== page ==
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History of Gunpowder Point

Gunpowder Point
First train car filled with potash, early 1900's

The land known as Gunpowder Point on Chula Vista's Bayfront has had a colorful history. At the beginning of World War I, the Hercules Powder Company opened a factory to extract the chemicals acetone and potash from kelp. They were used to make cordite, an explosive used for fuses by the British. During that time, three kelp harvesters worked almost continuously. Fifteen hundred people worked day and night, taking a trolley line out to the factory from "Potash Junction" at E Street.

The plant was in use for only four years. While the pay was good, Chula Vistans wondered if the potash was worth it. Sea breezes carried the heavy stench of rotting kelp daily. And every time a worker came home from work, he had to take off all his clothes, take a shower, and change into fresh clothes before entering the house!

After WWI, the San Diego Oil Products Corporation took over the abandoned buildings. It was the largest cottonseed warehouse in the United States and produced cottonseed meal and cottonseed oil; the oily hulls were used for cattle food. Unfortunately, the plant caught fire in 1929. Firemen unsuccessfully fought the blaze for 11 hours, but the fire kept burning for days. The loss was estimated at $330,000.

From 1930 until the mid-70's, farming took over and four farmhouses, a bunkhouse, and even a cafeteria with a tortilla-making machine were constructed on what had then become known as Gunpowder Point. Tomatoes, strawberries, celery, lettuce and the first shrink-wrapped cucumbers were grown. The classic "Attack of the Killer Tomatoes" was also filmed here by Steve Peace.

When farming ended, the area became a site for illegal dumping, resulting in the degradation of the natural plant and animal communities. Hundreds of tons of trash have been removed since 1986.

In the early 80's, the City of Chula Vista had the foresight to create the Nature Center which, since its opening July 4, 1987, has become a recognized international leader in wetland-related programs and exhibits. In 1989, the Sweetwater Marsh and a portion of its uplands became the Sweetwater Marsh National Wildlife Refuge.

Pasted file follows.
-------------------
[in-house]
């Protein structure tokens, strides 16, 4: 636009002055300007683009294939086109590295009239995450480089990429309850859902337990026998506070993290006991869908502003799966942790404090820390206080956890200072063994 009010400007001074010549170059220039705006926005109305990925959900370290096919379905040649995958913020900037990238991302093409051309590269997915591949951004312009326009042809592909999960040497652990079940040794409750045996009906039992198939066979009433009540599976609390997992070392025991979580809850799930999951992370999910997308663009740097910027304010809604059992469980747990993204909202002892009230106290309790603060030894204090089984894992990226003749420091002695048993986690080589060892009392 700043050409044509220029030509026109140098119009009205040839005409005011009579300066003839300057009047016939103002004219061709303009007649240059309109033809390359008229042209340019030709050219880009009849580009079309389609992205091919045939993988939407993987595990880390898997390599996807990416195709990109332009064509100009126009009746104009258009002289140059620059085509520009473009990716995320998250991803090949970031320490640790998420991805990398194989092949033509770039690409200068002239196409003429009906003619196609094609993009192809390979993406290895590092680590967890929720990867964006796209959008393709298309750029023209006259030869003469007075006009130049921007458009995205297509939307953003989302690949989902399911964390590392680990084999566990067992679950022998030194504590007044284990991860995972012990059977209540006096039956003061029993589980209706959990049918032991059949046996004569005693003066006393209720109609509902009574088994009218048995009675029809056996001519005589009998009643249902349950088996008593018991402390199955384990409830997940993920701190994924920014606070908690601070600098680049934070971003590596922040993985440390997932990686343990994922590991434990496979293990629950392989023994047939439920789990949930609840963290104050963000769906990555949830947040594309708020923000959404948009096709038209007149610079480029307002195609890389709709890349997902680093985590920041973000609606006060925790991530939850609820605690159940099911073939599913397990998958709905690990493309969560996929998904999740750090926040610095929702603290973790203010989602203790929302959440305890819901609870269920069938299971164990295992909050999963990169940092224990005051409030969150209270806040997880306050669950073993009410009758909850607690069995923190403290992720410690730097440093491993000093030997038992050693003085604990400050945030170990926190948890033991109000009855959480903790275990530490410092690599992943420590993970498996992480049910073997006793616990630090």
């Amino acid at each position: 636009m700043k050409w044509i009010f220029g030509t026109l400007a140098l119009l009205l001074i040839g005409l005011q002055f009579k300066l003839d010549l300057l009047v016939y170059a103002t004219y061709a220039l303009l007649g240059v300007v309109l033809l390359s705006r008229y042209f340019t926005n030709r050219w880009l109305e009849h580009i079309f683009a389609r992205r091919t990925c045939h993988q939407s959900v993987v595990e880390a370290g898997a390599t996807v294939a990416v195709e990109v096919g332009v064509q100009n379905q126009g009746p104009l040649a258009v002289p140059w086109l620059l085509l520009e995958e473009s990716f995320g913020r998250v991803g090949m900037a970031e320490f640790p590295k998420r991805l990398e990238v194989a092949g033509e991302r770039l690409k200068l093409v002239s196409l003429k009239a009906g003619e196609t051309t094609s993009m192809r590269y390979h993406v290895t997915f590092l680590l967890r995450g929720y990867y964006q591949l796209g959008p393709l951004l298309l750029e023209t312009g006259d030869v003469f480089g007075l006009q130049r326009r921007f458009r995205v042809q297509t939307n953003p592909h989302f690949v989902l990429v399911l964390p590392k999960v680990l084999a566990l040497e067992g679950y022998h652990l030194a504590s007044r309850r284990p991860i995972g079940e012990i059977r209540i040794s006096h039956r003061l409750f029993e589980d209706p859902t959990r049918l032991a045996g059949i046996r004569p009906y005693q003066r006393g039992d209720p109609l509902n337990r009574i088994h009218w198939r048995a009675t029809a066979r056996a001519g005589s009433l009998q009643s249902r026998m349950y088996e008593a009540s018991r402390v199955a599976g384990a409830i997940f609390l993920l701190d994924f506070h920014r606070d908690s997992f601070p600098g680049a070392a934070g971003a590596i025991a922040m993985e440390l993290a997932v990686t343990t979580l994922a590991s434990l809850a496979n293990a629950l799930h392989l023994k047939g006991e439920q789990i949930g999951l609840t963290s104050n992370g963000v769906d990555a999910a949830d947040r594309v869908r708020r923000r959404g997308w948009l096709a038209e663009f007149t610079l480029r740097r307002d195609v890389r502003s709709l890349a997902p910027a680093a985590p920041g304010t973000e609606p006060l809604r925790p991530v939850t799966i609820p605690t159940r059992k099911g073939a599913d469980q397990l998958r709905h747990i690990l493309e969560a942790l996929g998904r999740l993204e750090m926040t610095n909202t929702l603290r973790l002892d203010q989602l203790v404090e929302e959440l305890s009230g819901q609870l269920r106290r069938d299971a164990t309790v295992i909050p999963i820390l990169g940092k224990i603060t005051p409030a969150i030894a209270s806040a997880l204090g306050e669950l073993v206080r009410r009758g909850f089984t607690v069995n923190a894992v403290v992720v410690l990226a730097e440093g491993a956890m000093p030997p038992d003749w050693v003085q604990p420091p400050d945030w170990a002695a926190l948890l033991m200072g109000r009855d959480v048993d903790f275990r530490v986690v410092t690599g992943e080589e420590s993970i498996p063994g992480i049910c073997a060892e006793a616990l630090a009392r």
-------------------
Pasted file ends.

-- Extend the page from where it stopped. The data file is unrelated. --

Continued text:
The Chula Vista Nature Center won an Orchid Award for building design in 1988 and was accredited by the American Association of Museums in 1992. The Gunpowder Point Interpretive Trails opened on July 4, 1994, on the old farm roads.

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Timeline History of Gunpowder Point and the Chula Vista Nature Center

6000-0 BC: La Jolla cultural pattern people lived on site.

0-1769 AD: Other cultural groups lived on site until the time that the Spanish arrived.

Approximately 1900: Early Chula Vistans built the north and south levee roads, cutting off natural drainage from the marsh.

1916-1920: Hercules Powder Company kelp processing plant built, extracting acetone and potash from kelp to make cordite.

1920-1930: San Diego Cottonseed Oil Company stored cottonseed oil in the abandoned Hercules buildings until they burned down in 1929.

1930-1980's: Tomatoes, cucumbers, lettuce, celery, marigolds and strawberries were grown east of the marsh and on the 46 acres of the land on which the Nature Center is situated. There were four farmhouses where the walk-through aviary is now.

1980-1986: Area used for illegal trash dumping, degrading the natural plant and animal communities.

June 1986-June 1987: Chula Vista Nature Center constructed using Coastal Conservancy and Redevelopment Agency funding. (It originally was called the Chula Vista Nature Interpretive Center.)

June 30, 1987: The Nature Center facility was turned over to the Bayfront Conservancy Trust, a non-profit organization. It was anticipated that the BCT would manage funds to benefit the Nature Center generated from a special tax assessment district on the 125 acres of land to be developed to the east of the Sweetwater Marsh.

1988: Sweetwater Marsh National Wildlife Refuge established. Nature Center wins Orchid Architectural Award.

1990: Greenhouse constructed.

1991: Burrowing Owl Aviary constructed.

1992: Chula Vista Nature Center accredited by the American Association of Museums.

1996: Avian Support Building constructed.

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1997: The Environmental Legacy Fund (ELF) was formed as a fund-raising entity for the Nature Center. Construction of Clapper Rail Aviary begun.

1998: Butterfly and Hummingbird Garden constructed by the Huck Finn Summer Academy. Clapper Rail Aviary completed and first pair of Clapper Rails installed.

2000: Raptor Enclosures constructed.

2001: BCT reorganized into Chula Vista Nature Board of Trustees and ELF renamed the Friends of the Chula Vista Nature Center. Second pair of Clapper Rails acquired and installed. Young of the year released in a Southern California marsh.

2002: Fifteenth year of operation. Nature Center becomes an official department of the City of Chula Vista.

2003: David A. Wergeland Shark & Ray Experience and Eagle Mesa constructed.

2004: 104 young Clapper Rails have been released since 2001.

2006: Opening of the Wergeland Family Discovery Center.


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